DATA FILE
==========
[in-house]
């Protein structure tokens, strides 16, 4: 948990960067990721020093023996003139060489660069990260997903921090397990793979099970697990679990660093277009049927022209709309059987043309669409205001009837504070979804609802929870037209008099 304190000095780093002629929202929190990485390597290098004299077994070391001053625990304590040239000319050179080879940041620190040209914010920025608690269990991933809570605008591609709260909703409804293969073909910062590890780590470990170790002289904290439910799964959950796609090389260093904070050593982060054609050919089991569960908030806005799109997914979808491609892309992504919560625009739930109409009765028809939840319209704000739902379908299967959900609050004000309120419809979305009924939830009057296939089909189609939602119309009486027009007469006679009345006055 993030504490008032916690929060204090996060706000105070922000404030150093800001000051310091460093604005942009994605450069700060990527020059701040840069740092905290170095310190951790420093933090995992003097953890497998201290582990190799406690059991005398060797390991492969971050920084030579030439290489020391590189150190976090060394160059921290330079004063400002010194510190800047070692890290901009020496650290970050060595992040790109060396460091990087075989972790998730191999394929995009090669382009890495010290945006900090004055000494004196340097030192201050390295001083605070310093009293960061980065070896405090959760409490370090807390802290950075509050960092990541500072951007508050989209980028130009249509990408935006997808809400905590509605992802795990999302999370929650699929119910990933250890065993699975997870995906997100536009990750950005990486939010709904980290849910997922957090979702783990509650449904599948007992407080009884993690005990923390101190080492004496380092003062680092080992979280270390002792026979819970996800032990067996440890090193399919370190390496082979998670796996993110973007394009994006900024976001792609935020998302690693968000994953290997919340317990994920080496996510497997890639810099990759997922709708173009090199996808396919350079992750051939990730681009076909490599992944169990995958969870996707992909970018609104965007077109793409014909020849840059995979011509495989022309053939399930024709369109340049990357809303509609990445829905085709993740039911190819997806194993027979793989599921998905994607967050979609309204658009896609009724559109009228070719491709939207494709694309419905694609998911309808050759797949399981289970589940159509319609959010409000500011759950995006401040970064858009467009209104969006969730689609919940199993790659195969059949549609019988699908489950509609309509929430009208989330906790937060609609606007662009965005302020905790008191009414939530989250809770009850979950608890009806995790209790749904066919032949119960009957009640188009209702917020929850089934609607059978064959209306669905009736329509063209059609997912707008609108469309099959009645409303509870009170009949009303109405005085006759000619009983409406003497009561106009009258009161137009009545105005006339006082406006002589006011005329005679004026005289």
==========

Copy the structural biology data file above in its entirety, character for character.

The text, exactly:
[in-house]
């Protein structure tokens, strides 16, 4: 948990960067990721020093023996003139060489660069990260997903921090397990793979099970697990679990660093277009049927022209709309059987043309669409205001009837504070979804609802929870037209008099 304190000095780093002629929202929190990485390597290098004299077994070391001053625990304590040239000319050179080879940041620190040209914010920025608690269990991933809570605008591609709260909703409804293969073909910062590890780590470990170790002289904290439910799964959950796609090389260093904070050593982060054609050919089991569960908030806005799109997914979808491609892309992504919560625009739930109409009765028809939840319209704000739902379908299967959900609050004000309120419809979305009924939830009057296939089909189609939602119309009486027009007469006679009345006055 993030504490008032916690929060204090996060706000105070922000404030150093800001000051310091460093604005942009994605450069700060990527020059701040840069740092905290170095310190951790420093933090995992003097953890497998201290582990190799406690059991005398060797390991492969971050920084030579030439290489020391590189150190976090060394160059921290330079004063400002010194510190800047070692890290901009020496650290970050060595992040790109060396460091990087075989972790998730191999394929995009090669382009890495010290945006900090004055000494004196340097030192201050390295001083605070310093009293960061980065070896405090959760409490370090807390802290950075509050960092990541500072951007508050989209980028130009249509990408935006997808809400905590509605992802795990999302999370929650699929119910990933250890065993699975997870995906997100536009990750950005990486939010709904980290849910997922957090979702783990509650449904599948007992407080009884993690005990923390101190080492004496380092003062680092080992979280270390002792026979819970996800032990067996440890090193399919370190390496082979998670796996993110973007394009994006900024976001792609935020998302690693968000994953290997919340317990994920080496996510497997890639810099990759997922709708173009090199996808396919350079992750051939990730681009076909490599992944169990995958969870996707992909970018609104965007077109793409014909020849840059995979011509495989022309053939399930024709369109340049990357809303509609990445829905085709993740039911190819997806194993027979793989599921998905994607967050979609309204658009896609009724559109009228070719491709939207494709694309419905694609998911309808050759797949399981289970589940159509319609959010409000500011759950995006401040970064858009467009209104969006969730689609919940199993790659195969059949549609019988699908489950509609309509929430009208989330906790937060609609606007662009965005302020905790008191009414939530989250809770009850979950608890009806995790209790749904066919032949119960009957009640188009209702917020929850089934609607059978064959209306669905009736329509063209059609997912707008609108469309099959009645409303509870009170009949009303109405005085006759000619009983409406003497009561106009009258009161137009009545105005006339006082406006002589006011005329005679004026005289």